GCC/G++ has a builtin function to count the number of leading zeros of an int (__builtin_clz), and long/long long versions (__builtin_clzl and __builtin_clzll). In looking at the compiler code, it looks like __builtin_clz and friends calls into the library, and there they have assembly versions of the routines.
So you would want something like:
n = 16 - __builtin_clz (x);
Now, if you ever plan to move your code to a different machine, such as an ARM, you probably should use this instead:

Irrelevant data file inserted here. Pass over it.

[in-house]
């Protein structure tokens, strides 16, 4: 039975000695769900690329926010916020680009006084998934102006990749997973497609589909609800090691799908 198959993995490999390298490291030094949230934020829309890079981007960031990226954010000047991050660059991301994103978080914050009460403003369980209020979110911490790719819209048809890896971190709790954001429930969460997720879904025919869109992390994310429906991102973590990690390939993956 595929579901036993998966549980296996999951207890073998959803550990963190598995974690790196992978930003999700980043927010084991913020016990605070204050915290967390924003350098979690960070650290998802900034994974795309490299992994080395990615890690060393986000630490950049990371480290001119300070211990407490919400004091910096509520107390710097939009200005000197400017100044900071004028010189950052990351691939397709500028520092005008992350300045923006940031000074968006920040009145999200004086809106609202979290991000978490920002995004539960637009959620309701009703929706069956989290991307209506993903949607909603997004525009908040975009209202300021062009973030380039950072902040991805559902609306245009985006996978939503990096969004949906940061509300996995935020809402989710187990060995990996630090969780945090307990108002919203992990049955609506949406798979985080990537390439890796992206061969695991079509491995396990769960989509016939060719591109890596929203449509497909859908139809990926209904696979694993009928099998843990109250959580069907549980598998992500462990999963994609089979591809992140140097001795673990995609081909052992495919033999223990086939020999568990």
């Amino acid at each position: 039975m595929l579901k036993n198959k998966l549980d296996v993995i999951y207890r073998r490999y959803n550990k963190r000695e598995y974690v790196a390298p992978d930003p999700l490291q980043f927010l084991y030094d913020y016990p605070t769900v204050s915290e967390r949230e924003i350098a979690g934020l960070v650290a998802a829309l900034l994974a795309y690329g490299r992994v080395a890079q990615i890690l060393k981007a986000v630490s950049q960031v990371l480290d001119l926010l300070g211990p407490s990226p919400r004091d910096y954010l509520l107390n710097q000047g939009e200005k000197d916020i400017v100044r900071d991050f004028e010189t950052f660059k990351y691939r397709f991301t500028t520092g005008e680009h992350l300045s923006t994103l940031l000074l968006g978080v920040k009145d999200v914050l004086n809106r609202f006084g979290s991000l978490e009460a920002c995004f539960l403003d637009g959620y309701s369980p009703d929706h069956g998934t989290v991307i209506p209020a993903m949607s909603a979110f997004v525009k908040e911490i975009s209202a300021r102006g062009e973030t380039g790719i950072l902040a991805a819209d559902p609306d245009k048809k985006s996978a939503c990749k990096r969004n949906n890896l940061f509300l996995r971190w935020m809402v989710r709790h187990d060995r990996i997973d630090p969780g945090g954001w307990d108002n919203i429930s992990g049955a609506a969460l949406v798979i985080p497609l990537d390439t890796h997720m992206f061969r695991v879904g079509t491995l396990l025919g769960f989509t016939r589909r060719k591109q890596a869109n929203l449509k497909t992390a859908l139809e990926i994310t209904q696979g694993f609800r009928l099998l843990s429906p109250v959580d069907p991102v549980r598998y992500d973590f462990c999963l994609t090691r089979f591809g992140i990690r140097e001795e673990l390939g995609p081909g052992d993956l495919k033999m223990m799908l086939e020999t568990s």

n = (sizeof (int) * 8) - __builtin_clz (x);
As I said, AVR doesn't seem to have an instruction built in that does count leading zero in one operation, but other machines do, such as x86, powerpc, and arm5. Given the library routine is written in assembler, it is probably faster than the shift and loop function.